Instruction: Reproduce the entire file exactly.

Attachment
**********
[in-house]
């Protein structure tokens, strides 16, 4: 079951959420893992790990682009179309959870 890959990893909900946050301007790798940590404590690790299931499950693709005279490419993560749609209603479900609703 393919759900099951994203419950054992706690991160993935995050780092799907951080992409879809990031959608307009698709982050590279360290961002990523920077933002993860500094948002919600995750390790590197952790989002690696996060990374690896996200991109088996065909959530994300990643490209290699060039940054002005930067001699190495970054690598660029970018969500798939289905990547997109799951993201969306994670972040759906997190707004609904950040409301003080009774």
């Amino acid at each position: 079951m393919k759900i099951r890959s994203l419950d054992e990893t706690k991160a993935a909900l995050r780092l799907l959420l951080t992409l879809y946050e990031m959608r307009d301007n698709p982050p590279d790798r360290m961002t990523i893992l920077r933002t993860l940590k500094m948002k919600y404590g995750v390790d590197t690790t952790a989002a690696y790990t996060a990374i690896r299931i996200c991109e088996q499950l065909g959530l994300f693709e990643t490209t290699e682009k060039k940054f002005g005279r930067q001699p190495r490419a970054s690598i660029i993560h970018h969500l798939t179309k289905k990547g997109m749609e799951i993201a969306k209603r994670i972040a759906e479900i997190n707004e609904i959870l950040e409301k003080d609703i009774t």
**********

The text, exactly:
[in-house]
């Protein structure tokens, strides 16, 4: 079951959420893992790990682009179309959870 890959990893909900946050301007790798940590404590690790299931499950693709005279490419993560749609209603479900609703 393919759900099951994203419950054992706690991160993935995050780092799907951080992409879809990031959608307009698709982050590279360290961002990523920077933002993860500094948002919600995750390790590197952790989002690696996060990374690896996200991109088996065909959530994300990643490209290699060039940054002005930067001699190495970054690598660029970018969500798939289905990547997109799951993201969306994670972040759906997190707004609904950040409301003080009774």
């Amino acid at each position: 079951m393919k759900i099951r890959s994203l419950d054992e990893t706690k991160a993935a909900l995050r780092l799907l959420l951080t992409l879809y946050e990031m959608r307009d301007n698709p982050p590279d790798r360290m961002t990523i893992l920077r933002t993860l940590k500094m948002k919600y404590g995750v390790d590197t690790t952790a989002a690696y790990t996060a990374i690896r299931i996200c991109e088996q499950l065909g959530l994300f693709e990643t490209t290699e682009k060039k940054f002005g005279r930067q001699p190495r490419a970054s690598i660029i993560h970018h969500l798939t179309k289905k990547g997109m749609e799951i993201a969306k209603r994670i972040a759906e479900i997190n707004e609904i959870l950040e409301k003080d609703i009774t």